Vancouver Fire and Rescue Services is proceeding with a plan to reduce its responses to a range of emergency medical calls, Global News has learned.
Starting Tuesday, firefighters will only respond to life-threatening calls, overdoses, burns, hazmat emergencies, motor vehicle crashes and technical rescues. Responses to emergency calls that do not meet that criteria, as well as any non-emergency calls, will be reduced.
The plan was detailed in an internal memo sent to BC Emergency Health Services staff on Monday, which was obtained by Global News.
The memo says the plan to limit firefighter responses will “help mitigate the impact of unprecedented call volumes, and challenges with staffing.” The change will be implemented on a trial basis until Sept. 30.
“Although firefighter first responders offer comfort to patients with less-severe medical needs, we do not believe this approach will impact patient safety, as the fire service is generally not involved in providing clinical interventions for patients with non-life threatening conditions,” the memo reads.
Global News reported earlier this month that Vancouver Fire and Rescue Services was planning the policy change, citing an internal memo from Fire Chief Karen Fry.
However, last-minute talks between VFRS and BCEHS led the fire service to put the plan on hold, according to sources familiar with the conversations.
It was not immediately clear if those talks changed the policy in any way. Monday’s memo says BCEHS supports the policy change “and will be collaboratively monitoring the implementation of this change with (VFRS) for any patient safety concerns.”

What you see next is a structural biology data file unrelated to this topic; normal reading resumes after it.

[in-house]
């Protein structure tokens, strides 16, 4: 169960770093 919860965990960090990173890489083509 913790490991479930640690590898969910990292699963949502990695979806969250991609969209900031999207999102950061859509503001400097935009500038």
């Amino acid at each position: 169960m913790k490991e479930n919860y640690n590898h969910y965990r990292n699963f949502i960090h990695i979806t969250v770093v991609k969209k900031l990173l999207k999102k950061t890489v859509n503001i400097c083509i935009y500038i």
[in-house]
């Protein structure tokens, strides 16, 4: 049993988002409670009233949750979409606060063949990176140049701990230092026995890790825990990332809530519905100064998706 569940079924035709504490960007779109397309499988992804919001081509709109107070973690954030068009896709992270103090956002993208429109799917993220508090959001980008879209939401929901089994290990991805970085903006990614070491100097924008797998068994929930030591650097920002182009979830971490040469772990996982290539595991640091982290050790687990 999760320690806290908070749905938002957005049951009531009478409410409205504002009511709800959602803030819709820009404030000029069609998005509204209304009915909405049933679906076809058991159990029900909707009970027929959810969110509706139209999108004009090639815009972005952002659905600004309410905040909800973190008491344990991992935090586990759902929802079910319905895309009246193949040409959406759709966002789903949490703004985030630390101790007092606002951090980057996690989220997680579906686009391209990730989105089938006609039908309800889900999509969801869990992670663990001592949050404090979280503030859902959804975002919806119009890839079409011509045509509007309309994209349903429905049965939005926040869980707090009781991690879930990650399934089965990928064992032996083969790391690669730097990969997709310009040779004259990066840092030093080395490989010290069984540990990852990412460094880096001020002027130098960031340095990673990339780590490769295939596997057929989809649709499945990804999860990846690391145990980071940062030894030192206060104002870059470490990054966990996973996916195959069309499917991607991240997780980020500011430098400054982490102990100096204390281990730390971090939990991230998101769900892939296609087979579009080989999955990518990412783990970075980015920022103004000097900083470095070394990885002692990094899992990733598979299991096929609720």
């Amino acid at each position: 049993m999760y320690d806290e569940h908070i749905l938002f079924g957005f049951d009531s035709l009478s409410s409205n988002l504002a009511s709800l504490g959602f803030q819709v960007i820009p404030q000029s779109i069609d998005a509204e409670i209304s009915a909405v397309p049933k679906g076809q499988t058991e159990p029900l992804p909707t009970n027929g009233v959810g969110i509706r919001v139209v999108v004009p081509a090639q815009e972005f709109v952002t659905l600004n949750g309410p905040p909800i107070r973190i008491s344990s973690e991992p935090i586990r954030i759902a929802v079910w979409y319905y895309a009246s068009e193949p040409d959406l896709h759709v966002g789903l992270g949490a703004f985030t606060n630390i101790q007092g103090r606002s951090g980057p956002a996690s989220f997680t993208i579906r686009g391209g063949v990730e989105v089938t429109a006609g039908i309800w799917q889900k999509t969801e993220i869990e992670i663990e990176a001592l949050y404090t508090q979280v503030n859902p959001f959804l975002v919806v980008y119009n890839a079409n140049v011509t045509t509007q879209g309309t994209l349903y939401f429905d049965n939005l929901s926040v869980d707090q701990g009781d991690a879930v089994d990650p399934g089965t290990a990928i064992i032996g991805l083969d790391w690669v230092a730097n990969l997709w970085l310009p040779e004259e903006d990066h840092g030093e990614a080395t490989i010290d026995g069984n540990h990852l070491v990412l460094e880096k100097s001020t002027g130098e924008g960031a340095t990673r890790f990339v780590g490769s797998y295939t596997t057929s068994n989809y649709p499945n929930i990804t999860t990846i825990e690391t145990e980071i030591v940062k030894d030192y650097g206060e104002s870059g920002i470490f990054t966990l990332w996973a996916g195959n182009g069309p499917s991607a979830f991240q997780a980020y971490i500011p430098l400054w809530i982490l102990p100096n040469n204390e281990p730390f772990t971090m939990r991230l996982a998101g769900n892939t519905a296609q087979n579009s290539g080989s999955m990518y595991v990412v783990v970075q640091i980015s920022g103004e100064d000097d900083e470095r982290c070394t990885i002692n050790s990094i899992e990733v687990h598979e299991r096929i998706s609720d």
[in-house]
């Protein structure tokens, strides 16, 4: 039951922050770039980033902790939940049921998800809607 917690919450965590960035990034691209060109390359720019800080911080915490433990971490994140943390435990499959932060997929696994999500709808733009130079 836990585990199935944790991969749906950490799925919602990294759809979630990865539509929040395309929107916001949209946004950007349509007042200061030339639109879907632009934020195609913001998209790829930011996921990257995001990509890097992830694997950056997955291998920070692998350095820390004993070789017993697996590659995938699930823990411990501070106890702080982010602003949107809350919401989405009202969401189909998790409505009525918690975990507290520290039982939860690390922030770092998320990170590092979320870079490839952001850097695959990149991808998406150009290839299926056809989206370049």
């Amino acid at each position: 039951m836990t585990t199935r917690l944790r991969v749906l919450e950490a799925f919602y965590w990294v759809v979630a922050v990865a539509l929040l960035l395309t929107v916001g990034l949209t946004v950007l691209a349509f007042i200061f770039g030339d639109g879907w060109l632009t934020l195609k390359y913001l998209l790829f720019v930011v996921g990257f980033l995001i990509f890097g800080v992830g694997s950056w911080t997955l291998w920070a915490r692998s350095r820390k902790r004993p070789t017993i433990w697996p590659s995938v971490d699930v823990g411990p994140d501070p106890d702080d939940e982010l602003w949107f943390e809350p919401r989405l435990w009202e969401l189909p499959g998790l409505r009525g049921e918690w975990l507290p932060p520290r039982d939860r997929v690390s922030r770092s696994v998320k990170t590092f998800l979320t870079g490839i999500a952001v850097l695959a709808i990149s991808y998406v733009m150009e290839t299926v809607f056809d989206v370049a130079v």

The issue comes amid ongoing pressure on B.C.’s health-care system, including long-running concerns about staffing and delays with both the ambulance service and 911.
The policy change will now go into effect amidst a scorching heat wave encompassing much of the province, with temperatures reaching 40 degrees Celsius in some regions.
Last year’s heat wave saw more than 600 people die in B.C. as first responders were stretched thin, 911 calls overwhelmed call centres and some patients were forced to wait more than half an hour for an ambulance.
Fry’s earlier memo outlining the policy change cited those delays, explaining firefighters are required to wait to transfer care to paramedics before responding to another call.
“VFRS has seen wait times increase, to where we are on scene for nearly one hour for 90 per cent of our (non-life-threatening) responses in 2022; this is up from 32 minutes in 2019,” Fry wrote.
Monday’s memo added the policy change aligns with what was in place during much of the COVID-19 pandemic to limit “unnecessary exposures” to the virus.
—With files from Simon Little